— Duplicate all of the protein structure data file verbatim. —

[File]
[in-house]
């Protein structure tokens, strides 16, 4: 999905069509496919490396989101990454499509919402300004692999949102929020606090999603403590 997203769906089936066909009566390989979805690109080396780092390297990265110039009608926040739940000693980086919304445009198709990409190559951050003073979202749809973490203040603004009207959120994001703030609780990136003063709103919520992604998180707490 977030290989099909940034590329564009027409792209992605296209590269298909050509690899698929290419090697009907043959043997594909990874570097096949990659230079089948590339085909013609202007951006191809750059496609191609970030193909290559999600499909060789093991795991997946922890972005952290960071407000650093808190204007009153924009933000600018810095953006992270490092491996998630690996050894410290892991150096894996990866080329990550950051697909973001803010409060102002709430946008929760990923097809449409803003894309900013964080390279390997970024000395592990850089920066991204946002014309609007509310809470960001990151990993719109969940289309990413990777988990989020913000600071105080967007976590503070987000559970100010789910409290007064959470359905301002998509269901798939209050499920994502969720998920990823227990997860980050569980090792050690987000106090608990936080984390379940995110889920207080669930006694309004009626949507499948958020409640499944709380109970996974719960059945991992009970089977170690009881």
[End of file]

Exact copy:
[in-house]
């Protein structure tokens, strides 16, 4: 999905069509496919490396989101990454499509919402300004692999949102929020606090999603403590 997203769906089936066909009566390989979805690109080396780092390297990265110039009608926040739940000693980086919304445009198709990409190559951050003073979202749809973490203040603004009207959120994001703030609780990136003063709103919520992604998180707490 977030290989099909940034590329564009027409792209992605296209590269298909050509690899698929290419090697009907043959043997594909990874570097096949990659230079089948590339085909013609202007951006191809750059496609191609970030193909290559999600499909060789093991795991997946922890972005952290960071407000650093808190204007009153924009933000600018810095953006992270490092491996998630690996050894410290892991150096894996990866080329990550950051697909973001803010409060102002709430946008929760990923097809449409803003894309900013964080390279390997970024000395592990850089920066991204946002014309609007509310809470960001990151990993719109969940289309990413990777988990989020913000600071105080967007976590503070987000559970100010789910409290007064959470359905301002998509269901798939209050499920994502969720998920990823227990997860980050569980090792050690987000106090608990936080984390379940995110889920207080669930006694309004009626949507499948958020409640499944709380109970996974719960059945991992009970089977170690009881």